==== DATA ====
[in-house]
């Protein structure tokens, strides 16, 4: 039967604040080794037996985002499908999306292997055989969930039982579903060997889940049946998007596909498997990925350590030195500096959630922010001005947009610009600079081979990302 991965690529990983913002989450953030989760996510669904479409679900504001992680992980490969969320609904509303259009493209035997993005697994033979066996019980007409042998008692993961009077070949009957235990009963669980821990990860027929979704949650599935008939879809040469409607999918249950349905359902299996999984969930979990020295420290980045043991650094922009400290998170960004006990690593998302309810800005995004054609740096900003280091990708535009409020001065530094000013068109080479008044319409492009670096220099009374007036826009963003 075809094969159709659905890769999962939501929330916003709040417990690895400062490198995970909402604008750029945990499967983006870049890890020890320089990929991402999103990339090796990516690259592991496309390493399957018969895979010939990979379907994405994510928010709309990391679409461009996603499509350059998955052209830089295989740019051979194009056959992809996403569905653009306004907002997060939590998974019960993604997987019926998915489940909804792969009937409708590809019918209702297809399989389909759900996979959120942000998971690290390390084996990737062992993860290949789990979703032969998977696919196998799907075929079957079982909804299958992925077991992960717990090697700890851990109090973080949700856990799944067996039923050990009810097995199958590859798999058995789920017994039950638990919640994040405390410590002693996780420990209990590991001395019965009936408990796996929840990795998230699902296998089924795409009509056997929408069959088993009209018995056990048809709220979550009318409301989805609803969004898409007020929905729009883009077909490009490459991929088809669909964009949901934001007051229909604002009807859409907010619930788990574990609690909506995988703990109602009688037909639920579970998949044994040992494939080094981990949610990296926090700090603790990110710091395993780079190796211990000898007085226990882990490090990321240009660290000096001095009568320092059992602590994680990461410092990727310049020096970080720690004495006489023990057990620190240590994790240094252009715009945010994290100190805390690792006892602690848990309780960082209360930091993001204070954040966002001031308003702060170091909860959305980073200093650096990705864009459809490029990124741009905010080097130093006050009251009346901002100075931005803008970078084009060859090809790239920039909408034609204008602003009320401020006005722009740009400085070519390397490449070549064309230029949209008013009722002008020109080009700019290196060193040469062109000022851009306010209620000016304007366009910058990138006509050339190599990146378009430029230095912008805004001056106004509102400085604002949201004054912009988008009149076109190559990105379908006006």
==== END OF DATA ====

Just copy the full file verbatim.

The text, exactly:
[in-house]
């Protein structure tokens, strides 16, 4: 039967604040080794037996985002499908999306292997055989969930039982579903060997889940049946998007596909498997990925350590030195500096959630922010001005947009610009600079081979990302 991965690529990983913002989450953030989760996510669904479409679900504001992680992980490969969320609904509303259009493209035997993005697994033979066996019980007409042998008692993961009077070949009957235990009963669980821990990860027929979704949650599935008939879809040469409607999918249950349905359902299996999984969930979990020295420290980045043991650094922009400290998170960004006990690593998302309810800005995004054609740096900003280091990708535009409020001065530094000013068109080479008044319409492009670096220099009374007036826009963003 075809094969159709659905890769999962939501929330916003709040417990690895400062490198995970909402604008750029945990499967983006870049890890020890320089990929991402999103990339090796990516690259592991496309390493399957018969895979010939990979379907994405994510928010709309990391679409461009996603499509350059998955052209830089295989740019051979194009056959992809996403569905653009306004907002997060939590998974019960993604997987019926998915489940909804792969009937409708590809019918209702297809399989389909759900996979959120942000998971690290390390084996990737062992993860290949789990979703032969998977696919196998799907075929079957079982909804299958992925077991992960717990090697700890851990109090973080949700856990799944067996039923050990009810097995199958590859798999058995789920017994039950638990919640994040405390410590002693996780420990209990590991001395019965009936408990796996929840990795998230699902296998089924795409009509056997929408069959088993009209018995056990048809709220979550009318409301989805609803969004898409007020929905729009883009077909490009490459991929088809669909964009949901934001007051229909604002009807859409907010619930788990574990609690909506995988703990109602009688037909639920579970998949044994040992494939080094981990949610990296926090700090603790990110710091395993780079190796211990000898007085226990882990490090990321240009660290000096001095009568320092059992602590994680990461410092990727310049020096970080720690004495006489023990057990620190240590994790240094252009715009945010994290100190805390690792006892602690848990309780960082209360930091993001204070954040966002001031308003702060170091909860959305980073200093650096990705864009459809490029990124741009905010080097130093006050009251009346901002100075931005803008970078084009060859090809790239920039909408034609204008602003009320401020006005722009740009400085070519390397490449070549064309230029949209008013009722002008020109080009700019290196060193040469062109000022851009306010209620000016304007366009910058990138006509050339190599990146378009430029230095912008805004001056106004509102400085604002949201004054912009988008009149076109190559990105379908006006």